It's Italy mid-summer and it's 40 degrees in the shade but nothing can detract from the excitement of driving Porsche's new 'lightweight' Boxster Spyder on the mountain roads surrounding Florence.
This is a drive made in heaven in arguably one of the best resolved roadsters there. Little wonder because it's spawned from the tin top Porsche Cayman GT4 .
You'll need to stump up $168,600 for this gorgeous two seater drop top but the rewards are there to be taken - with relish every time you fire it up.
Think of what you get: a 3.8-litre naturally aspirated flat six lifted from the larger Porsche 911 Carrera S, rated at 276kW/420Nm output.
You get choice components from a range of other Porsche models too - the brakes, Bilstein suspension, quicker steering from a 911 Turbo, Cayman GT4 interior components and other performance bits from the Porsche inventory.
Combined they endow this striking car with a 0-100kmh sprint time of 4.5 seconds, high end dynamics, and an exhaust note to savour.
Porsche says the Spyder is for the enthusiast driver, the purist. It may well be true, but you could drive it every day comfortably, then back up at the race track on weekends and hose your Porsche mates.
Spyder is the top Boxster, with less kit.
Engine / Transmission
They threw away the PDK manumatic transmission fitting a six speed manual only. The fabric roof is manually operated and has fewer struts and lighter hinge mechanisms to save weight and no interior liner. They lightened the seats and cut some of the sound insulation for a near 30kg saving over the 3.4-litre Boxster GTS.
Some lighter alloys are used in the chassis and even the interior door handles are in webbing strap - a nice touch.
But the essence of the Boxster remains - mid-mounted engine driving the rear wheels, huge brakes (in this case with six piston callipers), with climate control and audio (optional in Europe, standard in Australia).
The engine is a clockwork wonder spinning out to 7800rpm thanks in part to variable cam timing and cam lift, direct fuel injection, a high compression ratio and other optimisation technology.
And far from being a hard edge quasi race car, the Spyder offers up a comfortable and controlled firm ride that insulates occupants from rough roads and noise.
It weighs in at 1315kg placing the Spyder at the lighter end of the serious roadster spectrum that includes things like Audi's TT, BMW Z4, Jaguar F-Type, Lotus Exige S and Mercedes-Benz SLK 55 AMG (the main competitor).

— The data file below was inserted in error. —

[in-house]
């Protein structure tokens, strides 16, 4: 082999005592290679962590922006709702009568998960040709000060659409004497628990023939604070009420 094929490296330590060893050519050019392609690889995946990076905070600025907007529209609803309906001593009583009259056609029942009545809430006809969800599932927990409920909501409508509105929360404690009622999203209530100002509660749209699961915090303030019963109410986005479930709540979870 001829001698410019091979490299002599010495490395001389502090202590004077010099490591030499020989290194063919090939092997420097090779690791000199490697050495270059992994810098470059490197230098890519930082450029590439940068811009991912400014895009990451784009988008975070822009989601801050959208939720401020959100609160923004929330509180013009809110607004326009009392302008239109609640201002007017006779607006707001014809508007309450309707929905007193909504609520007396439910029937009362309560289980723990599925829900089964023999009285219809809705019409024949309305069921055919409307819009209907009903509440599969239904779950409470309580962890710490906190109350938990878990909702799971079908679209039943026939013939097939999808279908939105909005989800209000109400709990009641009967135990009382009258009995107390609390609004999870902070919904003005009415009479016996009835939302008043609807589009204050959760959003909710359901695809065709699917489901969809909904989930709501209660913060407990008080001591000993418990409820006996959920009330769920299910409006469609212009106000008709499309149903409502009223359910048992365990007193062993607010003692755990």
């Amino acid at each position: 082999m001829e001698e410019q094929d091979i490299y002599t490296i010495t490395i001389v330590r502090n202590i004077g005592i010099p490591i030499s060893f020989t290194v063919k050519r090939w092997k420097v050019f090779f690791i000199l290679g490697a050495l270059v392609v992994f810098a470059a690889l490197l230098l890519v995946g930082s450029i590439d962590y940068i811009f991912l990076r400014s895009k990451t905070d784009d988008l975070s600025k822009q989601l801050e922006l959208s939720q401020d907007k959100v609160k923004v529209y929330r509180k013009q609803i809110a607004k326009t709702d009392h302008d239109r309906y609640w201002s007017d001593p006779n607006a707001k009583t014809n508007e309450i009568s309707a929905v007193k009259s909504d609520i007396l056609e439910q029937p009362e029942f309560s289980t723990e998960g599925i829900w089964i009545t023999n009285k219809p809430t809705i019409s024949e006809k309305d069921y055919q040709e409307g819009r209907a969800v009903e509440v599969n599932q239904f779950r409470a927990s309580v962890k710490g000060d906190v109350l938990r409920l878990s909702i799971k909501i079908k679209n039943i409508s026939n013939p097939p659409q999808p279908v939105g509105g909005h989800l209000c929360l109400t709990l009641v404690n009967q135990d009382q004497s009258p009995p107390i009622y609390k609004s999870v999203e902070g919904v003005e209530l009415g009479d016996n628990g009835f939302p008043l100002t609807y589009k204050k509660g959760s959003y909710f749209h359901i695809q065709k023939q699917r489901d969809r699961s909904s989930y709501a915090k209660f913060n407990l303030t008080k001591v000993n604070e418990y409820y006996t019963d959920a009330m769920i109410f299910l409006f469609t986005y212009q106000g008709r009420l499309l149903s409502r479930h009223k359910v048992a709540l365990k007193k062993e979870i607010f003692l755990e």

Spyder rolls on 20-inch forged wheels with wide rubber and has some aero aids including the twin streamliners behind each seat that taper to the back of the car.
Sports Chrono chassis enhancement is standard making it ride 20mm lower than standard Boxster and has a more purposeful stance on the road - from all angles.
Point the Spyder where and when you like and it flicks that way instantly
But Porsche designed this car specifically for driving fun and driver engagement which we sampled on roads where it was stunningly competent.
Wow, what a car, no wonder it's capable of putting away a lap of the Nurburgring in a rapid 7m 47s.
Every aspect of the Spyder sends a chill down your spine from the walk up stunning looks of it to the trumpeting exhaust with pyrotechnic-like explosions on the throttle overrun, to the kart-like steering and brakes to the superb ride quality that covers off most sealed road driving with utterly no drama.
You can point the Spyder where and when you like and it flicks that way instantly. You can dab the brakes and wash off huge speed in a blink, you can whip it back a cog and rap it out to redline with an exponentially increasing rate of acceleration.
We would never tire of driving a car like this, even though Porsche itself says it's not a mainstream everyday car - ho hum.
Arguably one of the most engaging drive cars you will find
It has comfortable seats and a super stylish interior with plenty of luxury and technology including the satnav system that displays on a large central screen and also in the instrument pod on the right hand dial.
The gearbox is a close ratio unit with a rifle bolt action to make ratio changes snick through fast.
Any criticisms at all?
Nope, not a one, it even goes fairly lightly on fuel rated at 9.9L/100km.